Contested Will - Who Pays?


03 March, 2008

A recent case, involving the family of a man who died and left his entire fortune to the Conservative Party, illustrates one of the main exceptions, in cases involving wills, which can apply to the normal rule that 'the loser pays the costs'.

Normally, the winner's legal costs are paid by the loser. This is called 'costs following the event' in legal terminology, but it means that the party in whose favour the issue is decided normally has his or her costs met by the unsuccessful party. The principle behind this is that the winner in a contested claim should not be worse off because of having to use legal proceedings to demonstrate the rightness of their argument.

There are, however, exceptions to this principle. In the case of contested wills, there are two. The first is when the cause of the argument was the behaviour of the person who drew up the will. An example of this might be where the will was inconsistent with itself or unclear as to its meaning. In this case, the costs of the legal proceedings will normally be borne out of the estate. The second exception is when the circumstances are such that it is reasonable for an investigation to be made of the circumstances surrounding the will. In this case, the costs of the proceedings will be shared between all the parties to the action.

In the case in point, a millionaire left his entire fortune of £8m to the Conservative Party and the will was contested by his family on the basis that he was not 'of sound mind' when he made the will - in legal speak, he lacked 'testamentary capacity'. Evidence was presented to the Court that the man was delusional to the extent that a challenge to his last will was more or less inevitable in any circumstances. The Court ruled the will invalid. The question of how the legal costs should be borne was then raised.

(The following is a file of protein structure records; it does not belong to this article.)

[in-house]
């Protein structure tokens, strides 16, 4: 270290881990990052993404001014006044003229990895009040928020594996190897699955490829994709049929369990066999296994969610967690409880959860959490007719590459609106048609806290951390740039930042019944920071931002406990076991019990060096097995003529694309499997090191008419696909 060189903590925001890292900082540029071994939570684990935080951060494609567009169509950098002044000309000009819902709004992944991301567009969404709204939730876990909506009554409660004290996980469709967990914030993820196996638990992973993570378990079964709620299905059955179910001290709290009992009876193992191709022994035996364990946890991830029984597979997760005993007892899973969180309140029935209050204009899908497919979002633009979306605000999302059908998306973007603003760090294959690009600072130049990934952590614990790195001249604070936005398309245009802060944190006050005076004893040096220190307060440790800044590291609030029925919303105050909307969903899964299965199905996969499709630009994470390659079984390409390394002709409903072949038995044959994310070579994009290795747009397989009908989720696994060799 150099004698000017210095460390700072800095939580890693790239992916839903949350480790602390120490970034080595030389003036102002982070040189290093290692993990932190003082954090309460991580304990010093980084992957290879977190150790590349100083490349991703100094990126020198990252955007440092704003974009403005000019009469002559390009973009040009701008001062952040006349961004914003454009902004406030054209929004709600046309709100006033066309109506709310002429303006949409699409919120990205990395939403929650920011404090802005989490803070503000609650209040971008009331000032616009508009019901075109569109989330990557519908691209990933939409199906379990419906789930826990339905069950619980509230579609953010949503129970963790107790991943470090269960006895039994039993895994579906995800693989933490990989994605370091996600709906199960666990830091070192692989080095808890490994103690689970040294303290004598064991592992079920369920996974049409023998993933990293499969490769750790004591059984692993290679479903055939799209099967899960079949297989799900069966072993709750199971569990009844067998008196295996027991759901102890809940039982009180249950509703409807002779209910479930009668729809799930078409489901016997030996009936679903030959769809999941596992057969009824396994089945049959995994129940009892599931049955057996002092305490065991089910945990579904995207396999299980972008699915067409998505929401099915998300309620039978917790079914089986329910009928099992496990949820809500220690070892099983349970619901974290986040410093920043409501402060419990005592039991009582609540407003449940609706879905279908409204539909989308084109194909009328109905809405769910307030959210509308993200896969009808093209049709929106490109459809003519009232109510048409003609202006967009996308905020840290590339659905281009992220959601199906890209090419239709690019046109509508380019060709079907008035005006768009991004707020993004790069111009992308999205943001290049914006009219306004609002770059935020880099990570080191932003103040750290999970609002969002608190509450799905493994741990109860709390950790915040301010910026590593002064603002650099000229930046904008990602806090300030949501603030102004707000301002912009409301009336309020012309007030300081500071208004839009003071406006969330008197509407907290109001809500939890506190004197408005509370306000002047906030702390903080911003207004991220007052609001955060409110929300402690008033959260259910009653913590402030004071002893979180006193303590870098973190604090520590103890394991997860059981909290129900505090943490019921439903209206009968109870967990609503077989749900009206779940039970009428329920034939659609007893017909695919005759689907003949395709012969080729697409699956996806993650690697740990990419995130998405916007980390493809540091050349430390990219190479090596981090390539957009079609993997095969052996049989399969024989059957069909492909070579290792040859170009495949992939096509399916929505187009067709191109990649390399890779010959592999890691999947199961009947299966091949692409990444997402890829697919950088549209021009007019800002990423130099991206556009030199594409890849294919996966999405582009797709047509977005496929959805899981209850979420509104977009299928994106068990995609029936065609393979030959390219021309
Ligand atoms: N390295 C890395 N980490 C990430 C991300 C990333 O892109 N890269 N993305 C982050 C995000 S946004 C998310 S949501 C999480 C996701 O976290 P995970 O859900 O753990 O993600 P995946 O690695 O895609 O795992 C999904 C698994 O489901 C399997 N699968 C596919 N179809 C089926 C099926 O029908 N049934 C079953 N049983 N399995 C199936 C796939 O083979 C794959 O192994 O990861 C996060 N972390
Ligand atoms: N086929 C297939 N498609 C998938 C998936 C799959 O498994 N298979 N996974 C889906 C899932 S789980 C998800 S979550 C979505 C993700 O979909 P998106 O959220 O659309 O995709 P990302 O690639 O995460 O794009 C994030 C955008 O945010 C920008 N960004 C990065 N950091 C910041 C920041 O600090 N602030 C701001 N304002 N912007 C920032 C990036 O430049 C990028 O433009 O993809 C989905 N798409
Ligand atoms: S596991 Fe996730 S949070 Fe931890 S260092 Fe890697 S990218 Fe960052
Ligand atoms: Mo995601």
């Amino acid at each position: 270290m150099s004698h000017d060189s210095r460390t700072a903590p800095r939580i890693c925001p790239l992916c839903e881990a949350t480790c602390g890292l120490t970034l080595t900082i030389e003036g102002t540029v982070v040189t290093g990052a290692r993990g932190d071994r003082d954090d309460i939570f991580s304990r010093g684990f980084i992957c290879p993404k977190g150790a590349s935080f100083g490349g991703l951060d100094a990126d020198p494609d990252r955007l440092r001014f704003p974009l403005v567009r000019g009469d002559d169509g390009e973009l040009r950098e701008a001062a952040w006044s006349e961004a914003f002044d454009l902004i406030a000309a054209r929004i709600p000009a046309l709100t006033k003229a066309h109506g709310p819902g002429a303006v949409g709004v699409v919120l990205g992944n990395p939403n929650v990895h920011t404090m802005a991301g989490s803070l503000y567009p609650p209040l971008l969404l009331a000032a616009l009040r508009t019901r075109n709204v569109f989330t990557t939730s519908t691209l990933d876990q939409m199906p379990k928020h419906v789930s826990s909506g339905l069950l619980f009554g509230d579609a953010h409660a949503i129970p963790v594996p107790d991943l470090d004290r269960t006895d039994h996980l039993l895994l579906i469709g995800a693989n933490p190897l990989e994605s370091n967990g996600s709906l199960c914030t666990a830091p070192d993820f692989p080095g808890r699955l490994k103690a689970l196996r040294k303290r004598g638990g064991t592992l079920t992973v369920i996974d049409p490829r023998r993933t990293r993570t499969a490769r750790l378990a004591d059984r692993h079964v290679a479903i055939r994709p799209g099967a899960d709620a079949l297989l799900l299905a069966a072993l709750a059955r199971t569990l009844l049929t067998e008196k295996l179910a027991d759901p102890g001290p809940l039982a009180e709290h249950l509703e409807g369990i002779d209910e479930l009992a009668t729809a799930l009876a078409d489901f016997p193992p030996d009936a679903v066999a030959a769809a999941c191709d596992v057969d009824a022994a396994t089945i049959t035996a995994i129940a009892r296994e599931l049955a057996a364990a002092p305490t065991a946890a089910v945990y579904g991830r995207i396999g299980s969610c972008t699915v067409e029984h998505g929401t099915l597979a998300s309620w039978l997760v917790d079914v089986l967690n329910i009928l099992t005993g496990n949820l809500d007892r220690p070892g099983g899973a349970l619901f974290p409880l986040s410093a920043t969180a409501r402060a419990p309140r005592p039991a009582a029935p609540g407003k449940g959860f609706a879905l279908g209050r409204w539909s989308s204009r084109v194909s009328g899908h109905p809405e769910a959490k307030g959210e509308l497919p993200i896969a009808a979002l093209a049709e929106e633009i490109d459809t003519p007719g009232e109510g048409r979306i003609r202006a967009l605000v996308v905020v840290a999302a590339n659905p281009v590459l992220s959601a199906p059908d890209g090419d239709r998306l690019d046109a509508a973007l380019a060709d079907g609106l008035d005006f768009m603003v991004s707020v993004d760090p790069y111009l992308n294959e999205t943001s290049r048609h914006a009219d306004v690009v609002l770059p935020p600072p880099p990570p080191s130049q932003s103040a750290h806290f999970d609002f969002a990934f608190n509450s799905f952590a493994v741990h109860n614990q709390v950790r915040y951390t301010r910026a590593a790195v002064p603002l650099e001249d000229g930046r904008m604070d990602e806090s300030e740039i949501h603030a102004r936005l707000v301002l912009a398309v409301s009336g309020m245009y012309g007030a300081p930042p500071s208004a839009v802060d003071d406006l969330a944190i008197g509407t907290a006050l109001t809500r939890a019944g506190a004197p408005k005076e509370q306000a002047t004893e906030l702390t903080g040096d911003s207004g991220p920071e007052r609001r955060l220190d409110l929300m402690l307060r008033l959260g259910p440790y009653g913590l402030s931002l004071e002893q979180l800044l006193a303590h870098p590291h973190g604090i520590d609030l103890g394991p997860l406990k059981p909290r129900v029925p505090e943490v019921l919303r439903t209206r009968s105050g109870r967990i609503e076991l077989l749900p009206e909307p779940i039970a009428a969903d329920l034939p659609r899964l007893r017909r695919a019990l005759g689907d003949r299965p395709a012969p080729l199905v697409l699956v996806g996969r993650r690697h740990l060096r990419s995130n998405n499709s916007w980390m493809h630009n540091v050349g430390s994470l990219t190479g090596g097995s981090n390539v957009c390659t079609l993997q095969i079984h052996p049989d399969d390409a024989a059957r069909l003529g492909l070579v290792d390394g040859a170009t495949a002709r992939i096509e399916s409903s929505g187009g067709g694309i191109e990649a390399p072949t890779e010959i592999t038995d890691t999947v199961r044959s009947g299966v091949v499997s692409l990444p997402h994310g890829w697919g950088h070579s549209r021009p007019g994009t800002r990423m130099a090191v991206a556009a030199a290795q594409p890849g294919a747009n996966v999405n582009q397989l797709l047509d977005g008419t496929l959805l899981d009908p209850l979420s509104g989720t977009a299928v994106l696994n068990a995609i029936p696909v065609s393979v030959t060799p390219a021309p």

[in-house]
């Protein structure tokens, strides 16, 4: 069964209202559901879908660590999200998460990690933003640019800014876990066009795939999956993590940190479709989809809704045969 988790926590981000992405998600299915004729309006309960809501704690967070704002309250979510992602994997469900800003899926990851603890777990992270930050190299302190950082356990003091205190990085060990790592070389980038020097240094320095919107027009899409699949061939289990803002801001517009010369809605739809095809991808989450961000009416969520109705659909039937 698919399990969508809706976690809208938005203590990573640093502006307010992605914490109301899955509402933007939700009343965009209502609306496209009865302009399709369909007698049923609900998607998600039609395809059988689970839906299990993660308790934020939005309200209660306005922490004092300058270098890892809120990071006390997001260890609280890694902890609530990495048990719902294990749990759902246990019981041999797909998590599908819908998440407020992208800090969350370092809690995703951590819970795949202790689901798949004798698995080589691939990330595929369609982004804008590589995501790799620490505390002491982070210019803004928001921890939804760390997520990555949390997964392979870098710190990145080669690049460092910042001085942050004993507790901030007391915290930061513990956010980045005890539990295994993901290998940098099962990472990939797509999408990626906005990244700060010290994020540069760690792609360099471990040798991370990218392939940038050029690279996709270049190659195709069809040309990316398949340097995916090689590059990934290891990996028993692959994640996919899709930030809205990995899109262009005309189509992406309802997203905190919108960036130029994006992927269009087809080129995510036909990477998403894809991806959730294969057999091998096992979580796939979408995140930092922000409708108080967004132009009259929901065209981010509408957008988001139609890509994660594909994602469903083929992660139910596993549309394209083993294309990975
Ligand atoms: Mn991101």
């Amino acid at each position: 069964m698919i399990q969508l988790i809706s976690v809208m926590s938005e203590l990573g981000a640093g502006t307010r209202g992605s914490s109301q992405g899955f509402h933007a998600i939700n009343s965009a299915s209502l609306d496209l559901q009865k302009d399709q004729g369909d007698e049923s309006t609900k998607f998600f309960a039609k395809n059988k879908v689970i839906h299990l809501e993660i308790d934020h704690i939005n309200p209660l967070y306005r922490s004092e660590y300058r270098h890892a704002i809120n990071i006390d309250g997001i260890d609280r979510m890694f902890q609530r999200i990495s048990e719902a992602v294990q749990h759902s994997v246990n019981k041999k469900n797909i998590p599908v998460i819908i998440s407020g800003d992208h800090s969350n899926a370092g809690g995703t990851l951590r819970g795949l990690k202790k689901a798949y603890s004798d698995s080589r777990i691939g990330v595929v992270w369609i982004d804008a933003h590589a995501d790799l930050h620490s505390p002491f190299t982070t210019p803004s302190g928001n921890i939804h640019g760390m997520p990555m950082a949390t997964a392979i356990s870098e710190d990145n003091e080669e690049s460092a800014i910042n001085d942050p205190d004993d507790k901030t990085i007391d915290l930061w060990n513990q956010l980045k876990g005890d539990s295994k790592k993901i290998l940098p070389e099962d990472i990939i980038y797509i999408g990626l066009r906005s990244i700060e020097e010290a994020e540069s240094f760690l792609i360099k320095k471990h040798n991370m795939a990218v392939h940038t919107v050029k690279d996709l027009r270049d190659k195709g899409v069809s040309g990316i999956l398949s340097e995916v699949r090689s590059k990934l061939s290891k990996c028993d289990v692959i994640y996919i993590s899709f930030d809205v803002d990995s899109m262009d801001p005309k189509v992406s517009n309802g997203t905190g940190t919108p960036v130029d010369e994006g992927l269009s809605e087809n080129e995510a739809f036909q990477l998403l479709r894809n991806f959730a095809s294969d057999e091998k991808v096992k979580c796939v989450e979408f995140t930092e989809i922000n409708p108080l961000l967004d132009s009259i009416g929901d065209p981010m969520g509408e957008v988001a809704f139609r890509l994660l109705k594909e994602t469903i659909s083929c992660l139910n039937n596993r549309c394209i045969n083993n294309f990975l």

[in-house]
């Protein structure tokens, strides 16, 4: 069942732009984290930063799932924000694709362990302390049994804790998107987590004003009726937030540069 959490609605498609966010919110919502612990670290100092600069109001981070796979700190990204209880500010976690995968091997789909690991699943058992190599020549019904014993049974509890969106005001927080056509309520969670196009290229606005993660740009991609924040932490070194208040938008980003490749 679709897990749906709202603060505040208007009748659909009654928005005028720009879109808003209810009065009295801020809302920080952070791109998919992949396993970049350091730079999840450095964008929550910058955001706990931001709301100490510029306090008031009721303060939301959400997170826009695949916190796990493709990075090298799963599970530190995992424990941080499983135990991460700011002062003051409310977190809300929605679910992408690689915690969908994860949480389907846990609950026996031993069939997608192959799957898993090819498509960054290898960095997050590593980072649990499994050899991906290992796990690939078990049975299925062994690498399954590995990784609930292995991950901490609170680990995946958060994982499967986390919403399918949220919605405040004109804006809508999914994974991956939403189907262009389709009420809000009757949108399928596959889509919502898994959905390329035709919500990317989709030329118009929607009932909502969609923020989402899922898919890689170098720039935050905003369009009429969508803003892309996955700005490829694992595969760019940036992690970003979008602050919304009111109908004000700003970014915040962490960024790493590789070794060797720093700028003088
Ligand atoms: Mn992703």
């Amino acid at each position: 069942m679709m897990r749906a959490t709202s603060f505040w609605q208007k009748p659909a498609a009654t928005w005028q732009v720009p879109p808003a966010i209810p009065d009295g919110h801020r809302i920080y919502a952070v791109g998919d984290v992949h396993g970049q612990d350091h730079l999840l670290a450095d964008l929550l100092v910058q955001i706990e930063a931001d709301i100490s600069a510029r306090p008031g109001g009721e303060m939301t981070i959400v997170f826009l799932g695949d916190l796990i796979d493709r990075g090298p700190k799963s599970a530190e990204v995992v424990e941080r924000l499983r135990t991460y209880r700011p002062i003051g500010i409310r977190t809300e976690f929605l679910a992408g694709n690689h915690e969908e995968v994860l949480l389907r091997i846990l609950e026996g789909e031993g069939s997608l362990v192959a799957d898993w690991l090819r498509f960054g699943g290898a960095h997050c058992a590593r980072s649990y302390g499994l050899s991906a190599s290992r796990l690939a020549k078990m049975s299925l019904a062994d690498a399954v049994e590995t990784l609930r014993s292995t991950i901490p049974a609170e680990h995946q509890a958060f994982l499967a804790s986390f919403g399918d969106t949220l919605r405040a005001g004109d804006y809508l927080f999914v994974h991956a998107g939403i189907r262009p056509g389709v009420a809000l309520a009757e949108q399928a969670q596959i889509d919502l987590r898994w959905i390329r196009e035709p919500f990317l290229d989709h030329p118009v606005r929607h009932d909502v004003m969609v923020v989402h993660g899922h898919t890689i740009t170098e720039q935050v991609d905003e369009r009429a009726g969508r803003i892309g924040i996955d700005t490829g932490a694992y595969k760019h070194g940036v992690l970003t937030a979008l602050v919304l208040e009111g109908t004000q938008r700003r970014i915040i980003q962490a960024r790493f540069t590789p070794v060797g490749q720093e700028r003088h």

The Court took the position that it was proper in the circumstances for the Conservative Party to investigate the issue of the man's testamentary capacity once the will had been challenged. Their costs to that point should therefore be met out of the estate. In this case, both sides had appointed experts to examine the issue of testamentary capacity. Their reports were exchanged, as is normal practice. The Court ruled that it was appropriate for the costs to be shared up to the point at which the reports of the experts were exchanged.

"This case is important for families because it shows that the courts will be sympathetic as regards costs when the circumstances meet the exceptions to the 'loser pays costs' rule," says Manisha Modasia, Contentious Probate solicitor of Forbes Solicitors. "Many families are wary of challenging wills which have been created when the person making the will lacked mental capacity because they fear the costs of losing. However, when the circumstances justify it, the costs of the challenge may be borne, in whole or in part, by the estate."

"The effect of this case does not, however, undermine that the Court will be more likely to look at such costs exceptions where the value of the estate is extensive. Where the value is disproportionate to the legal costs incurred in the dispute or investigation the Court's decision could be different"

Manisha Modasia
Tel: 01254 222399 or email Manisha Modasia


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